This, the 53rd edition of the Daytona 500, otherwise known as 'The Great American Race', was nothing short of spectacular. Martina McBride sang the National Anthem while Co-Grand Marshals Josh Duhamel, Rosie Huntington-Whiteley, and Michael Bay (of the new Transformers
movie) uttered the most famous words in motorsports: "Gentleman, start your engines!"
The green flag, commencing the race, waved at 1:29 p.m. EST. In a tribute during Lap 3, fans stood and raised three fingers while observing a lap of silence in memory of Dale Earnhardt, who died at the Daytona 500 in 2001.
The first yellow flag occurred shortly after on Lap 5. Kyle Busch was shoved into the wall by Michael Waltrip. The green flag waved three laps later; at this point, green flag racing wouldn't continue for too long. The second caution came on Lap 11 when smoke was spotted coming from the car of J.J. Yeley.
Michigan native Brad Keselowski led the pack to the green flag on Lap 15. Keselowski is in a new car this year with Penske Racing: the No. 2 Miller Lite Dodge Charger, formerly driven by Kurt Busch.
The race continued, and aside from a four lap caution, green flag racing reigned. But, of course, being the Daytona 500, a big-time crash was almost assured. This assurance was soon answered. On Lap 29, Michael Waltrip slammed into the back end of his teammate David Reutimann, causing a chain reaction. Half of the field, including Jeff Gordon, Jimmie Johnson, and Mark Martin, sustained damaged in the wreck.
Six laps later, Jamie McMurray, last year's winner
, led the field to green flag racing. Meanwhile, 14 cars were in the garage being worked on due to the Lap 29 crash.
Regan Smith, who'd later lead the race, pushed Brad Keselowski to the front of the pack and he kept the lead for six or so laps. Keselowski held off Tony Stewart during the stretch. Driver David Blaney took the lead and shortly after, the fifth yellow flag of the day was waved.
After a yellow flag on Lap 57, green flag racing continued for 17 straight laps (starting on Lap 60). As of Lap 73, there had been 26 lead changes in this year's running of the Daytona 500.
On Lap 77, Travis Kvapil got loose and slammed into the outside wall. Lap 80 brought about another green flag and Clint Bowyer led the field with Dale Earnhardt Jr. After the first lap back on green, Junior took the lead. Fans hooted and hollered, in traditional NASCAR fashion. Dale is most definitely one of the fan's favorite drivers.
Fast forwarding to Lap 107, many lead changes later, and after 29 laps of green flag racing, the eighth caution of the day came out. The No. 42 car spun, but driver Juan Pablo Montoya managed to keep it straight and drive it onto pit road. The entire field followed, pitting on the next lap under the yellow flag.
Would this green flag racing (starting on Lap 109) be short-lived? The answer, unsurprisingly, was yes. The ninth caution of the day occurred on Lap 123.
As the green flag waved, Martin Truex Jr. and Clint Bowyer were leading the pack. By Lap 134, Matt Kenseth would be the next driver to cause a caution. Fellow Ford driver Greg Biffle caught the back end of Kenseth, sending him into the wall. As of Lap 136, only 26 out of the 43 that started were on the lead lap.
Moving ahead just a few laps, Biffle was hit by Montoya. The No. 16 Ford Fusion was taken to the garage with evident damage (seen at right) and would be out for the remainder of the race. On Lap 147, Dale Jr. took the lead from then-leader Regan Smith, who had been in and out of the lead all day. The pair had remained in front for a number of laps. Ryan Newman then took the lead with Denny Hamlin pushing him from behind.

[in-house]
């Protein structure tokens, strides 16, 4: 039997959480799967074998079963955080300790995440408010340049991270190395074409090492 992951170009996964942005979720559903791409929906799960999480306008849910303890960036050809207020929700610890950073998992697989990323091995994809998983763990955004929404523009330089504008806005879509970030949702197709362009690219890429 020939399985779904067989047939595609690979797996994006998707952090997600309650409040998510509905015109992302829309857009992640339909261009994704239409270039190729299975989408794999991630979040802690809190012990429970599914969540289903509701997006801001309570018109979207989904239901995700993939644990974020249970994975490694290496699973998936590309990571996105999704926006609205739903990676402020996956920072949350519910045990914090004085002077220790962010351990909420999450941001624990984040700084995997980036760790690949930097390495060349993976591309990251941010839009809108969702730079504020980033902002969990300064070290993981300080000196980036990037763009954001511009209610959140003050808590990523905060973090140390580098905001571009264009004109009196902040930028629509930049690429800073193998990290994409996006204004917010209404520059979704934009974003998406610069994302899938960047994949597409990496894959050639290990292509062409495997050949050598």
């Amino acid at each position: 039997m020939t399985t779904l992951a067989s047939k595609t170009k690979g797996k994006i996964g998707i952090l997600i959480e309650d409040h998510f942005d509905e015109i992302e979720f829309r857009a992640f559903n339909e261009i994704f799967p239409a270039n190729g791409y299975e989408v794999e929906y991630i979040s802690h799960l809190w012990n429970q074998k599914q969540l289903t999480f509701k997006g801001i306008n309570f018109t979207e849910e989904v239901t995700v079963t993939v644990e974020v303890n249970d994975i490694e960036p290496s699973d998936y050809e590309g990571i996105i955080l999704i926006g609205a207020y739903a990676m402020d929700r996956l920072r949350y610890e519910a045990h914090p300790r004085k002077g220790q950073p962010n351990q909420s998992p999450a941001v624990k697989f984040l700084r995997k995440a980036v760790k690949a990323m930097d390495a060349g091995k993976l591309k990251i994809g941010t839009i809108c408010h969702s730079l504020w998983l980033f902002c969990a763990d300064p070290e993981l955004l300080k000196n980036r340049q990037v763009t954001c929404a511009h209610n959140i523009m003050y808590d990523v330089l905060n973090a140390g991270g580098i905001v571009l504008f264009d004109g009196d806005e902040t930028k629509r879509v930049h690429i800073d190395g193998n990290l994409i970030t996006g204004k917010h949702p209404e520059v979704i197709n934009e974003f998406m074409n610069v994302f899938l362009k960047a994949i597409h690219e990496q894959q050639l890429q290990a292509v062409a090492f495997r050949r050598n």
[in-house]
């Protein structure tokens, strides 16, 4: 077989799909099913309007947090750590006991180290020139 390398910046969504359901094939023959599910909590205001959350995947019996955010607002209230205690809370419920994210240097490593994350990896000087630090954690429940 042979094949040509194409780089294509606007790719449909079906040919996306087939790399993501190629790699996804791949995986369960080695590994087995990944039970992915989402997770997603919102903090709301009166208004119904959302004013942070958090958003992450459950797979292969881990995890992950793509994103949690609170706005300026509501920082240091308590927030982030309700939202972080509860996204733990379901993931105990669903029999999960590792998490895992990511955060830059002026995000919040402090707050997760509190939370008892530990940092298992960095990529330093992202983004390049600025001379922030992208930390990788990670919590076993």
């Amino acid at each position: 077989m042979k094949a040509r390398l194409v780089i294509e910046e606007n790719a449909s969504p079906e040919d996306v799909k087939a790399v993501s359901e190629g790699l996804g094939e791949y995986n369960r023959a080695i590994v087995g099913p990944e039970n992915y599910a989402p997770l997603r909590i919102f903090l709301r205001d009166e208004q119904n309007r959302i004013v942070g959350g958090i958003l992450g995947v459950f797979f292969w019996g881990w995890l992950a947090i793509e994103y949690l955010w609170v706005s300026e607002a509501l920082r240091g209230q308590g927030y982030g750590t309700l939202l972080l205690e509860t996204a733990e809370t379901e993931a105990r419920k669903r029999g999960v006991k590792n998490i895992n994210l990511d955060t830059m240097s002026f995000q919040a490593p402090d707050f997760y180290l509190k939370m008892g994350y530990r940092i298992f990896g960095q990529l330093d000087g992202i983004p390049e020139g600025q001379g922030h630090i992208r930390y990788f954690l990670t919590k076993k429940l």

The 12th caution of the day, at Lap 158, was a new Daytona 500 record. Lap-by-lap: Daytona
reported on Lap 159:
"Pit road is open and most of the field pits. Ryan Newman takes fuel only. Dale Jr. avoids debris near his stall, takes two tires and fuel. Kurt Busch takes fuel. Ryan Newman maintains the lead off pit road. Brad Keselowski missed his pit box. Trevor Bayne takes fuel only and has no plans to come back down pit road."
Keselowski's miss caused him to shift back to 17th. Rookie Trevor Bayne, at this point, was in 22nd. The green flag dropped at Lap 163 and wouldn't be out for long. Brad Keselowski got pushed into the wall and would be out for the remainder of the race.
Again, green flag racing would commence and Dale Earnhardt Jr., by the crowd's reaction, took the lead. However, his lead was short-lived. Ryan Newman, David Blaney, and others would take control of the lead over these next few laps.
Yellow flag No. 14 came out as one of Kasey Kahne's tires went flat. With 16 to go, Darrell Waltrip, FOX Sports commentator and former driver said, "It's gonna get a little wild and crazy now."
He was absolutely correct; Newman was in the lead from the green flag being pushed by Hamlin, but Kurt Busch was right on their tails. Would they remain green until the finish? In typical Daytona 500 fashion, on Lap 197, the answer was no. Kurt Busch slammed into the back of Regan Smith, sending him into the wall and out of the race.
The green-white-checker flag
waved on the final scheduled lap. However, another wreck resulted in another try at a green-white-checker.
With a record number of leaders, lead changes, and cautions at the Daytona 500, rookie Trevor Bayne came away with the victory in a stunning finish. This win is Bayne's first win ever. Bayne just turned 20-years-old yesterday. Congratulations to Trevor Bayne!
See full race results here